Scotland’s deputy first minister has urged the country to stick with the new measures introduced to curb the spread of coronavirus.
In a statement to the Scottish Parliament earlier on Wednesday, First Minister Nicola Sturgeon announced “difficult but important temporary measures” which will begin on Friday evening.
While pubs and restaurants in most areas will only be able to open indoor spaces between 6am and 6pm, similar establishments in five health boards across the central belt – Greater Glasgow and Clyde, Lanarkshire, Ayrshire and Arran, Lothian, and the Forth Valley – face 16 days of closure.
Appearing on STV’s Scotland Tonight programme, John Swinney was asked how the public would react to the latest round of restrictions with people not allowed to visit others inside their homes over the last few weeks.
He said: “I’m certain that people are feeling weary of the current situation, I have absolutely no doubt about that whatsoever.
“But what I would appeal to people to do is essentially stick with this and stick with us on these measures.
“Without the interventions that we have set out today and without the level of public compliance that we have needed throughout this pandemic, I’m afraid the virus will spread to a much more significant level within our community.
“We’re already seeing hospital admissions rising, we’re seeing the position on admission to intensive care increasing, and sadly we’re seeing the number of fatalities increasing as well.
“The warning signs are all there for us, and what we want to do is to take early, swift action to intervene, to ensure that the virus does not get as much of a grip as it got earlier on in the year, where we saw very clearly the very significant implications it could have.
“If we can get people to stick with these approaches, we have a chance of getting the virus back under control.”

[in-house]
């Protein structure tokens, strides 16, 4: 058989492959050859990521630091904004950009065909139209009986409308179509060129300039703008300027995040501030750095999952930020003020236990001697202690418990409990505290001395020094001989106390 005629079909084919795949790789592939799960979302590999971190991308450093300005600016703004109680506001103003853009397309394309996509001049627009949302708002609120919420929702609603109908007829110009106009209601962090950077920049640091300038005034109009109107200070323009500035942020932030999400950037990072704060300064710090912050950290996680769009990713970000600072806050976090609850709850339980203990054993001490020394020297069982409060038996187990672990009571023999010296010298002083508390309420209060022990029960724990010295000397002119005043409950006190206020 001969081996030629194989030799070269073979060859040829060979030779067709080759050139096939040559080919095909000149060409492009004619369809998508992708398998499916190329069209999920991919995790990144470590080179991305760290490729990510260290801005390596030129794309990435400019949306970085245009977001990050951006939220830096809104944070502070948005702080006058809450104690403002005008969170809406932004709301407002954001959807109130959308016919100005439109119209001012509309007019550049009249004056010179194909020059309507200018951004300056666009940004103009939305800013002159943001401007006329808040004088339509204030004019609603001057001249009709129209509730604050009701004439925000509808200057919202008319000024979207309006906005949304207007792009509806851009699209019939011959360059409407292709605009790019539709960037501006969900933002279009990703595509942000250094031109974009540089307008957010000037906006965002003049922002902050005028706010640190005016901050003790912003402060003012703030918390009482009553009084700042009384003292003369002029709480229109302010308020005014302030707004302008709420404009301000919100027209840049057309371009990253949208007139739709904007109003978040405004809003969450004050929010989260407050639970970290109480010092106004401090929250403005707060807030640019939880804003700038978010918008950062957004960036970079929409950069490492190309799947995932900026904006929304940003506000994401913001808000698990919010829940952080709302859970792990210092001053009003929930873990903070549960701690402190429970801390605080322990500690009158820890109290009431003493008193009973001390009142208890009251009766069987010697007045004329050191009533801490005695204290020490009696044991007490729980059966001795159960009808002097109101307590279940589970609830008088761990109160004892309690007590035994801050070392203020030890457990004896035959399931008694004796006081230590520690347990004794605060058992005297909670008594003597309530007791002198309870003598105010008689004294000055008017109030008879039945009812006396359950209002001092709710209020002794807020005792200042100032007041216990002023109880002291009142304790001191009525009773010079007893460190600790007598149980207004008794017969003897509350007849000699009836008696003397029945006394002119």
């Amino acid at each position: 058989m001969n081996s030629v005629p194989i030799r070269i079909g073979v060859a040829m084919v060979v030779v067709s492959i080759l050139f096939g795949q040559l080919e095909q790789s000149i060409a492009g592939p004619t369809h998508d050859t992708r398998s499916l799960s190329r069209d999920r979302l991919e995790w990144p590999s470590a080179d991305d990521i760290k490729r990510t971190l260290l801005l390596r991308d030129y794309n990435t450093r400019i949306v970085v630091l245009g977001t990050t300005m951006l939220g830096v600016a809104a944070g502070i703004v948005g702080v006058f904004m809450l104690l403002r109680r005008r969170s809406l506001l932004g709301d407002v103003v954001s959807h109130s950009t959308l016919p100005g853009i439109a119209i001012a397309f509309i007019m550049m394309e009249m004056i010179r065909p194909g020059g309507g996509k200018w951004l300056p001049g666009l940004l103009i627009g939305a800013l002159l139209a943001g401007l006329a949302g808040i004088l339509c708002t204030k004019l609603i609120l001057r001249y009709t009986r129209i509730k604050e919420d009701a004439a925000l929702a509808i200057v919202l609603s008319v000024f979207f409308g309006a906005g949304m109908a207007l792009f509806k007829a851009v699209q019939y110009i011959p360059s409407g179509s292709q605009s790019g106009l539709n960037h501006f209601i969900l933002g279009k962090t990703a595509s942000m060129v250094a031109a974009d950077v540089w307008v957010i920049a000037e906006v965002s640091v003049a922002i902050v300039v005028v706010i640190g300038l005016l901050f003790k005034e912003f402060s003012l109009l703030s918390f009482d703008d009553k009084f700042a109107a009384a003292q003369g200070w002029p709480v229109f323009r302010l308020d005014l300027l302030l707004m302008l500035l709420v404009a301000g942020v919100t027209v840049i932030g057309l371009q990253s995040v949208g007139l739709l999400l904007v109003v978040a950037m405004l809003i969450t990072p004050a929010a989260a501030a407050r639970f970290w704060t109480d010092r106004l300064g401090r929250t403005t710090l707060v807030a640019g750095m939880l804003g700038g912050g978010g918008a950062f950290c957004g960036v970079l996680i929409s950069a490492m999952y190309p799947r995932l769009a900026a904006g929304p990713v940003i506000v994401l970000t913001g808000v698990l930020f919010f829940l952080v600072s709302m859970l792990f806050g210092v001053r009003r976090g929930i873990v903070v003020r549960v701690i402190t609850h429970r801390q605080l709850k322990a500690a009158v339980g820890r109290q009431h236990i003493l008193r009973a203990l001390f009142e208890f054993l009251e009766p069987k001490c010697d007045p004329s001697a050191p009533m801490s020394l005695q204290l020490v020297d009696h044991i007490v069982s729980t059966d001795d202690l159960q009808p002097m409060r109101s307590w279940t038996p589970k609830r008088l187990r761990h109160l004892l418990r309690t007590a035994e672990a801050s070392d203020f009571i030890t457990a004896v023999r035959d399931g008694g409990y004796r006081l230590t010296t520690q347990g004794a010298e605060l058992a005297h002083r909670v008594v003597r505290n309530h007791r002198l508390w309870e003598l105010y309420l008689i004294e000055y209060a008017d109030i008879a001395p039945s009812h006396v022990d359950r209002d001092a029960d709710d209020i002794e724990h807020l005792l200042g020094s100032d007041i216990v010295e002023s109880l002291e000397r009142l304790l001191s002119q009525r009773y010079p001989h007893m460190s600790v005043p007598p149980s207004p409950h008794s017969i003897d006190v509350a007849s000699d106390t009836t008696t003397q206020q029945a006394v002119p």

Hospitality business outside the five restricted areas of the central belt will also be barred from selling alcohol indoors – and only to do so outside until 10pm.
Ms Sturgeon’s announcement included an additional £40 million to support firms affected by the new temporary measures.
She also said the Scottish Government will discuss how to mitigate employers’ contributions to the UK Government’s job retention scheme.
But the Food and Drink Federation Scotland said it is “extremely disappointed” with the restrictions, while Scotland Food and Drink describe the action as a “hammer blow”.
"It is by taking tough but necessary action now that we hope to avoid even tougher action in future."
— Scottish Government (@scotgov) October 7, 2020
Mr Swinney added: “We’ve put in place the very restrictive measures for the next 16 days, or 16 days starting from Friday, with the objective of giving us an opportunity to suppress the virus.
“We will then return to the restrictions as they currently exist within Scotland today, and we hope that that will be enough to get the virus under control.
“Obviously we’ll look at the data very closely, we’ve published a detailed evidence paper that demonstrates where the problems are coming from and how we’re trying to address those.
“We hope that by the end of this month, we’ve got much better control of the virus – enabling us to continue the opening up of society as we have been able to do so far.
“But I don’t think there can be any guarantee of that point, and that’s an important point – this needs a huge amount of public compliance to make sure we are successful, and as a consequence make sure we are all safe as a result.”